WASHINGTON—Biosensors evoke images of tiny chips and wireless technology, but the next generation of biosensors may be something strikingly more familiar: holograms.
Holograms cost only fractions of a cent, and the technology could usher in an era of “smart labels” that show when food is spoiled or when body glucose and alcohol levels are too high, said Chris Lowe, a professor at Cambridge University, who has started a company, Smart Holograms, based on his technology. Lowe described his work Friday here at a conference sponsored by the American Association for the Advancement of Science.
Prototypes have already been made for contact lenses that monitor glucose levels, thin badges that detect alcohol levels, and sticks that can tell, instantly, if milk has spoiled or become contaminated. The technology promises to be quicker and cheaper than tests used today. It will also require less training, because the hologram itself can be designed to show results graphically.
A test showing that fuel has been contaminated with trace amounts of water reads “dry” or “wet.” In a breath alcohol test intended for police offices, suspects breathe onto tiny cards that either show a green automobile or a red X, establishing whether a person is sober enough to drive.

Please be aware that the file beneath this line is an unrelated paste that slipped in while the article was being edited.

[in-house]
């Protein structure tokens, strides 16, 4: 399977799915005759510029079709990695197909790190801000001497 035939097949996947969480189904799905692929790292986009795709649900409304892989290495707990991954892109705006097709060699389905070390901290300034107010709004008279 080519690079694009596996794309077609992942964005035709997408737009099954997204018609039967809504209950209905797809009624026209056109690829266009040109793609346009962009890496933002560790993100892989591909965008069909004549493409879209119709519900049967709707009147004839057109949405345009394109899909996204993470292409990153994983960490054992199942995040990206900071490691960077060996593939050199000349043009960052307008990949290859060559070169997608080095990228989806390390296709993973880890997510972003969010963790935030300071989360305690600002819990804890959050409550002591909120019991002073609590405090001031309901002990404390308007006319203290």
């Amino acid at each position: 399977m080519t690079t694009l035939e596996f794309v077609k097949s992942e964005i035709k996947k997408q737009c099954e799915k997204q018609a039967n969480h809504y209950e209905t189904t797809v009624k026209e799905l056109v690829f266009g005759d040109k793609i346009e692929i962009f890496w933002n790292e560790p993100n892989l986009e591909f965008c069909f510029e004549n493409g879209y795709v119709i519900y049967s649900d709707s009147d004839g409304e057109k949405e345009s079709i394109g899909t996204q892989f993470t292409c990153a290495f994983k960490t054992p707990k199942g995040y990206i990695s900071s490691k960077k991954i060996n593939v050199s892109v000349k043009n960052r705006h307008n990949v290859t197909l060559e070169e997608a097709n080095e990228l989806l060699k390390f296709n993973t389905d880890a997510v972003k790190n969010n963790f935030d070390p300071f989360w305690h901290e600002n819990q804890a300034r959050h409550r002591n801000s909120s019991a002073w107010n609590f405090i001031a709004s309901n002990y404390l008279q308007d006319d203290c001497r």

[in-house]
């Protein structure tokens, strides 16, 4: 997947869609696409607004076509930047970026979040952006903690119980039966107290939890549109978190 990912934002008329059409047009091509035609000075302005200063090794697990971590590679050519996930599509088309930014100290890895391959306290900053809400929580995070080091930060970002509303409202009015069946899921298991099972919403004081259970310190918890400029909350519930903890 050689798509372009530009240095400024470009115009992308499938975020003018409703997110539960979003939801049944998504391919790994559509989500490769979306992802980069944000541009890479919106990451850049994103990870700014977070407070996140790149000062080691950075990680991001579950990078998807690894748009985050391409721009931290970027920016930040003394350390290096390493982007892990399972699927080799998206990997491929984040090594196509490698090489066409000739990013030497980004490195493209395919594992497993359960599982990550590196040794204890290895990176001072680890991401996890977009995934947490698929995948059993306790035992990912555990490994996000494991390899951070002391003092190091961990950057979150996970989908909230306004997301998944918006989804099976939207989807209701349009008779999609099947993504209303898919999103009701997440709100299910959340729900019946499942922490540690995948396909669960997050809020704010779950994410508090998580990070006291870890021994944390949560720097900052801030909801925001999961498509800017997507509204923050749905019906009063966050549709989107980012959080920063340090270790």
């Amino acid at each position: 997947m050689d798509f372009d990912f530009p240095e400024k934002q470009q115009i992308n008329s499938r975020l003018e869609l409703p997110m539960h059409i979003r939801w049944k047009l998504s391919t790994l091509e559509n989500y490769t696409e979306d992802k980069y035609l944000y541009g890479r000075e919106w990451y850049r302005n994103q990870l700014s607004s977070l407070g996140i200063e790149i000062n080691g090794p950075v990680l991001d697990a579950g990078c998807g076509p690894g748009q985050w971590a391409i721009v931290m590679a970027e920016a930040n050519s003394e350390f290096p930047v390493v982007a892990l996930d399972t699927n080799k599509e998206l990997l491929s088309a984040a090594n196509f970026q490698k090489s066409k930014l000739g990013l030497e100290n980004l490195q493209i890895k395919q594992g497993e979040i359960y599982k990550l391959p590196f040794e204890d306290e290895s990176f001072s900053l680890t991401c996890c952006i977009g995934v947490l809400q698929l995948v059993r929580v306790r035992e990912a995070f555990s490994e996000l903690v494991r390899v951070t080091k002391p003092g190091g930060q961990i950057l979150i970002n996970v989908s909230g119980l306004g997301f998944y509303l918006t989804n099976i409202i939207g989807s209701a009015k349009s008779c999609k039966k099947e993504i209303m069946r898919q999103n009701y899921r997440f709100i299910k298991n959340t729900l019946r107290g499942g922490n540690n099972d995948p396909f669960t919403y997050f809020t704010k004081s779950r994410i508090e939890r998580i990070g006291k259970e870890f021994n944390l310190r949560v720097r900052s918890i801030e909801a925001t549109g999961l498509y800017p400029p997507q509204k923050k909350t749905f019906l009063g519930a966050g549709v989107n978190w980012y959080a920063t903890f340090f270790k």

One advantage of the technology is that each hologram costs only a fraction of a cent to produce. Another is the wide applicability. The holograms can detect pH to four decimal places and chemical concentrations of hormones and other biologically important substances. The samples tested do not need to be pure: The holograms can work in milk or even in stool samples from newborns, said Lowe.
The image that appears on the hologram is caused by silver particles on a “smart polymer,” a lightweight material similar to everyday plastic. These polymers can be designed to change shape in different chemical environments. This shape change moves bands of silver particles, and patterns of silver particles control the brightness and color of the hologram. Thus, the hologram can be used to display a message, a numerical scale or other readout.